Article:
The cool thing about family movies is that they really can be any genre, as long as the movie is “fun for the whole family”. Most of the time, the jokes can be for all ages, as can the stories and characters that you can relate to.
Not only do they provide bonding time, but home movies are reminders of what’s important. These particular films focus on values and stories that can be enjoyed by everyone.
ten The Land Before Time (1988) – 7.4
Before Disney’s legendary Renaissance, movies like Don Bluth were what kids had to keep going on, while The Mouse House was recalibrating itself. Bluth and his animation studio teamed up with Steve Spielberg (who pretty much ran Childhood in the 1980s) for the dinosaur adventure, The land before time. The film is about a young Apatosaurus, Little Foot, and his journey through the Great Valley and the other dinosaurs along the way. The parable of prejudice and acceptance became an instant hit and spawned a series and 13 sequels.
9 Labyrinth (1986) – 7.4
George Lucas teamed up with the greatest puppeteer in movie history, Jim Henson and Monty Python’s Terry Jones for the fantasy tale, Labyrinth. Henson brings all his puppeteering skills to this fantasy.
Sarah inadvertently wished that her own little brother was taken away by goblins. The incomparable David Bowie then deals in the best possible way as the Goblin King appears to offer him a chance to get the baby back – traverse the riddle of the maze and find Toby before it’s too late or be with Jareth for all time.
8 The Neverending Story (1984) – 7.4
Wolfgang Petersen’s first film was that beloved classic. In The never-ending story, a young boy is bullied by his peers and mourns the death of his mother. After running into a bookstore to hide from bullies, he convinces the store owner to tell him about the book he is reading. He is literally drawn into the story, where he finds Atreyu, a warrior who must stop “The Nothing” from engulfing the entire world of Fantasia.
seven The Last Unicorn (1982) – 7.5
An excellent voice cast consisting of Mia Farrow, Alan Arkin, Jeff Bridges and the incomparable Christopher Lee lend all their talents to the adaptation of the beloved classic fantasy novel, The last unicorn. The titular character discovers that she is actually the last of her kind. Meanwhile, King Haggard, who has known nothing but happiness from watching unicorns, wants the mare, Lady Amalthea, for his own nefarious purposes.
6 Who Framed Roger Rabbit (1988) – 7.7
Parents will enjoy the more adult humor, kids will enjoy seeing all the old school cartoon characters on screen together in Who Framed Roger Rabbit.
This is of course the main crux of the film, as Roger seeks out cartoon-hating detective Eddie Valiant to investigate the case and help clear his name. It’s the kind of film that is the true model of a family film.
5 The Goonies (1985) – 7.8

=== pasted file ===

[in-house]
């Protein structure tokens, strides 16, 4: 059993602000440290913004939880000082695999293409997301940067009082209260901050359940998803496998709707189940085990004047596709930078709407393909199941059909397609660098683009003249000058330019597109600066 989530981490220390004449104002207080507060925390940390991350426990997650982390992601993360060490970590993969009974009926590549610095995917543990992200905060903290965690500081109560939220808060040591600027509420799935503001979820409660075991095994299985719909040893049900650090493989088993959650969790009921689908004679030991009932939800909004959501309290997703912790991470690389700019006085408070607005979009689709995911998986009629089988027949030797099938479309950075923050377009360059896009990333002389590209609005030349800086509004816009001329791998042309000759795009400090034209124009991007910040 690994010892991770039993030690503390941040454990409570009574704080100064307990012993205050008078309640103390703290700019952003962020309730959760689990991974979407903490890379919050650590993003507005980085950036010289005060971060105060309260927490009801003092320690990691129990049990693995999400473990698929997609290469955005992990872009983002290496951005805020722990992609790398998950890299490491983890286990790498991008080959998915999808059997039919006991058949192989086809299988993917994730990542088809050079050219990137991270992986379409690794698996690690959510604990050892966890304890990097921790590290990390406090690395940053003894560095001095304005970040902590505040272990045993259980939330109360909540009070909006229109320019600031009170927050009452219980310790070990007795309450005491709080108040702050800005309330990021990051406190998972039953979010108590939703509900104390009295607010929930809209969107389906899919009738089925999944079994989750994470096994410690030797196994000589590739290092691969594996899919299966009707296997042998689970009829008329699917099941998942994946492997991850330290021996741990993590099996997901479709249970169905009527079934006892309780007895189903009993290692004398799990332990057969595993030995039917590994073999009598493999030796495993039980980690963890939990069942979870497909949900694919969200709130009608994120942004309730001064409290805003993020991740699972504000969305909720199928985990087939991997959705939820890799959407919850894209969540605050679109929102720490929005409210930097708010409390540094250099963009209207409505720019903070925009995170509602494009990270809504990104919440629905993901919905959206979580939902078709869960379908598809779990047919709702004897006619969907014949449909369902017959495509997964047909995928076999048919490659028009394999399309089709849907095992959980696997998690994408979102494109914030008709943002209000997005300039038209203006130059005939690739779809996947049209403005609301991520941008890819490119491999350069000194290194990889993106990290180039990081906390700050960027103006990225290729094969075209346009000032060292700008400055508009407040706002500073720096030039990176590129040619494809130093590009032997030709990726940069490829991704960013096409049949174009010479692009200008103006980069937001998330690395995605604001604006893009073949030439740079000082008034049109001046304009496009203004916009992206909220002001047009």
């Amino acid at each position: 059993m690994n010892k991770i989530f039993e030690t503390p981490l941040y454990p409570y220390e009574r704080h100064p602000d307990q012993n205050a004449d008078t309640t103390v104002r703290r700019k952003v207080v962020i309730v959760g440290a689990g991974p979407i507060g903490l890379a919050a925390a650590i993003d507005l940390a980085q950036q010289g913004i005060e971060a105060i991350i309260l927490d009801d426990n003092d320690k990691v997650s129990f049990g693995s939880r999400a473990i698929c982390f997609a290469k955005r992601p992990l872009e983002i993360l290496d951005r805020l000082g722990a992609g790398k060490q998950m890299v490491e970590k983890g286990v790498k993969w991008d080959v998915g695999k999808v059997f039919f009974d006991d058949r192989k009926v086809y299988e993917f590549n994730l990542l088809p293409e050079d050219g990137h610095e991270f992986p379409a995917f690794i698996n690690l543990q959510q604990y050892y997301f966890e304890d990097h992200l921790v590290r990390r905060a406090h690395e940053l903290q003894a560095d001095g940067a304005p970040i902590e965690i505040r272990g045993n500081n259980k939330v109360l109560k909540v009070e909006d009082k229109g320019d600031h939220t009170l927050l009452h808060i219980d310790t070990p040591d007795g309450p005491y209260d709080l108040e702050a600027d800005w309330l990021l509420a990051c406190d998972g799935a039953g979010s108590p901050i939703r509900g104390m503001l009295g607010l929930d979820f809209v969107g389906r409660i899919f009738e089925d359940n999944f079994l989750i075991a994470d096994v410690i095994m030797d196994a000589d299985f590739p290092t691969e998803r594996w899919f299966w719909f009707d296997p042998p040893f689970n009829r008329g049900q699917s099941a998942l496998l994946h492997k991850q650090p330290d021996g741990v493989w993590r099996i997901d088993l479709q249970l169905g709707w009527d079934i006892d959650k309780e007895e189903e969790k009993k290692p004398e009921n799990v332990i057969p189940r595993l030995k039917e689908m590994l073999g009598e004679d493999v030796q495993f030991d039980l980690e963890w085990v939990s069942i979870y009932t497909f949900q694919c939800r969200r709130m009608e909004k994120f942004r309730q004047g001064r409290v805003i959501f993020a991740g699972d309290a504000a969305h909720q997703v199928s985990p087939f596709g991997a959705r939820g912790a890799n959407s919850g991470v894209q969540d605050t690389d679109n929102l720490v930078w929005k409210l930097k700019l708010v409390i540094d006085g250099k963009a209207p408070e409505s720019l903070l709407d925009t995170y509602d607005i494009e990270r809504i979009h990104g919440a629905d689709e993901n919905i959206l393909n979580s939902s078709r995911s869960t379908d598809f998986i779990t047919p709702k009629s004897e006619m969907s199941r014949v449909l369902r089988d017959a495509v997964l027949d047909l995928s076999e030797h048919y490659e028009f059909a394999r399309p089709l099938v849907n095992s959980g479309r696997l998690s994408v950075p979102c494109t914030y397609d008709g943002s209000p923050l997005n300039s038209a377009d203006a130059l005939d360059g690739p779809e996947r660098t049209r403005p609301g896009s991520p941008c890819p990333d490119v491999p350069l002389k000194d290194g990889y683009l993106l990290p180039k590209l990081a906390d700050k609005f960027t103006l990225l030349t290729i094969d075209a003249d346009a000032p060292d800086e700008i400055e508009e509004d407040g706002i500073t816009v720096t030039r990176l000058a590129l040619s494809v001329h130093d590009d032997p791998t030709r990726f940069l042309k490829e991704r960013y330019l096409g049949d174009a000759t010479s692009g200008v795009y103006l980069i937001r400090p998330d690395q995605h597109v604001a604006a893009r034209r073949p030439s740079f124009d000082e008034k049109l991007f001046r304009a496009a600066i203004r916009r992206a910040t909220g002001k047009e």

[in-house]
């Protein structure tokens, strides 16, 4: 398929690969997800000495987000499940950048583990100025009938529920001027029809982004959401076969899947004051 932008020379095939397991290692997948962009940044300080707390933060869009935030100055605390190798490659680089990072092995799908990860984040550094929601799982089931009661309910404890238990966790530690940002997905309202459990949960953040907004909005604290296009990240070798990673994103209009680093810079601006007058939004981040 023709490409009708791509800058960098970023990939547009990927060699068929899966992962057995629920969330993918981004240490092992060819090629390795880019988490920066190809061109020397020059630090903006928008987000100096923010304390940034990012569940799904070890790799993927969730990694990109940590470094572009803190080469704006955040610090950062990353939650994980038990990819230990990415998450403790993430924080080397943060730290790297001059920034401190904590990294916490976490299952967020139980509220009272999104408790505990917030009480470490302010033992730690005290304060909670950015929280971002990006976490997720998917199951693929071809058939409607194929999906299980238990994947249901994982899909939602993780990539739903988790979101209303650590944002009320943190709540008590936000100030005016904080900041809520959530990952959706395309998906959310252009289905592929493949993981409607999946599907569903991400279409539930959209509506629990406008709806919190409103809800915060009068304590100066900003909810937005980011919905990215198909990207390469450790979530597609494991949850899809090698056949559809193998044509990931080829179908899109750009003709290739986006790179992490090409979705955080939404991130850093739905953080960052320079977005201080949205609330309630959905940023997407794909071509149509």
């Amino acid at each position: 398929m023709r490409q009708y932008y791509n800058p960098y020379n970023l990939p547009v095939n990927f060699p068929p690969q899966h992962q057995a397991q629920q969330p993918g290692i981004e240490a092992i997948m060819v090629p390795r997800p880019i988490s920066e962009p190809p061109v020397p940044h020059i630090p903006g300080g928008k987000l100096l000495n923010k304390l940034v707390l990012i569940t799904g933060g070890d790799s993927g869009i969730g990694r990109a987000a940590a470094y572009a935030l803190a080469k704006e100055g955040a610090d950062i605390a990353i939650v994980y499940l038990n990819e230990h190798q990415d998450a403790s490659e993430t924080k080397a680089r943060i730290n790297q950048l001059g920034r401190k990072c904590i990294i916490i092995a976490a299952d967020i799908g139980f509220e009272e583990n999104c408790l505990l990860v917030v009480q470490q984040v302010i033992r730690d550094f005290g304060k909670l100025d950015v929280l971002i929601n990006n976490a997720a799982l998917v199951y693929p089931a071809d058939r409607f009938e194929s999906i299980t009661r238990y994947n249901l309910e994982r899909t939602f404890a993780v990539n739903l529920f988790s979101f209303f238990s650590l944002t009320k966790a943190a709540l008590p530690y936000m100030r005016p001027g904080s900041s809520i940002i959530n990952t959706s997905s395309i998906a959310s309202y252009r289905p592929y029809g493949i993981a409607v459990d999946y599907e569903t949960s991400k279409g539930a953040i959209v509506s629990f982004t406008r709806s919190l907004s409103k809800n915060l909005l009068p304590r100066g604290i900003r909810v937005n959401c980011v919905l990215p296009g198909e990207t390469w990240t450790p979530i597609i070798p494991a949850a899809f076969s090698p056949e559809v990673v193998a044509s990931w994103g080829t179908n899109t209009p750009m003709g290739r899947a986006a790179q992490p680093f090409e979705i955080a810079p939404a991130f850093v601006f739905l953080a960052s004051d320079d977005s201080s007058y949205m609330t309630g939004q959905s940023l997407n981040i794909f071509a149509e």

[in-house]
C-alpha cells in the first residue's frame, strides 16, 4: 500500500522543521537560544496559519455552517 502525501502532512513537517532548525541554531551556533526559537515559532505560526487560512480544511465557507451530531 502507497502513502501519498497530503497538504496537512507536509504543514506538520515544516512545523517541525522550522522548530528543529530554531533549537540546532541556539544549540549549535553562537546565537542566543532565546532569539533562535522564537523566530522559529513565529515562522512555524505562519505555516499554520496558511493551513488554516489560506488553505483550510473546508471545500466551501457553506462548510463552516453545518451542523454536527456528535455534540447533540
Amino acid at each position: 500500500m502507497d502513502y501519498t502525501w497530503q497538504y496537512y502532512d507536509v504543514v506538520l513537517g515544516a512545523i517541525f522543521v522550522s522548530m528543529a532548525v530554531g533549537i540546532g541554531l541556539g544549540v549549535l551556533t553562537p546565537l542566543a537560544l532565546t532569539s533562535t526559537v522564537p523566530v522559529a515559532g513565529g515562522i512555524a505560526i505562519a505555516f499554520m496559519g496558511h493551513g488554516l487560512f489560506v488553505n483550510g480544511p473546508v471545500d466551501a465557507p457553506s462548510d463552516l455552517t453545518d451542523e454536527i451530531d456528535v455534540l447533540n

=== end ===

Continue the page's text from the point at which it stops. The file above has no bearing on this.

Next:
Adults remember when they were kids and just loved hanging out with their friends outdoors, going on adventures or some crazy plan. The Goonies is just like that. It’s the old “save the rec center plot”, only the recreation center is actually the city itself. The entire harbor town of Astoria, Oregon is about to be seized and a group of kids find an old treasure map and go in search of long buried treasure. It’s not that easy for these kids, they are being stalked by crooks who want the treasure for themselves.
4 ET – The Extra Terrestrial (1982) – 7.8
If you grew up in the 80s, then Steven Spielberg had a huge impact on your childhood. Whether producing or directing, he participated in many iconic films of the decade. He directed HEY, which tells the story of an alien abandoned and trying his best to return home. He meets the benevolent Elliot and he and his family help the alien get home while avoiding the authorities.
3 Support Me (1986) – 8.1
Once the younger kids are in bed or growing a bit, maybe it’s time to release Rob Reiner’s adaptation of Stephen King’s coming-of-age tale, “The Body,” a.k.a support me. The teenager’s story features four children on a hike who then stumble upon a dead body. Narrated by Gordie, who has just lost his own brother, the film tackles the second best thing King has mastered after horror, showcasing nostalgia.
2 The Princess Bride (1987) – 8.1
There are few films from the 1980s that lasted so long The princess to be married. The 1987 fantasy comedy touches people of all ages with humor and romance. That passionate kiss at the end is basically legendary.
In the film, a humble farm boy returns to save his true love from having to marry a miserable king. He meets several great characters along the way and proves that nothing, not even death, can stop true love.
1 Back to the Future (1985) – 8.5
For more than thirty years, Back to the future remains one of the standard bearers of a great 80s movie, as well as a sci-fi movie and a comedy. Michael J. Fox stars as Marty McFly, who is thrown back in time by the eccentric Doc Brown. The child must ensure that his parents reunite, otherwise he will cease to exist.
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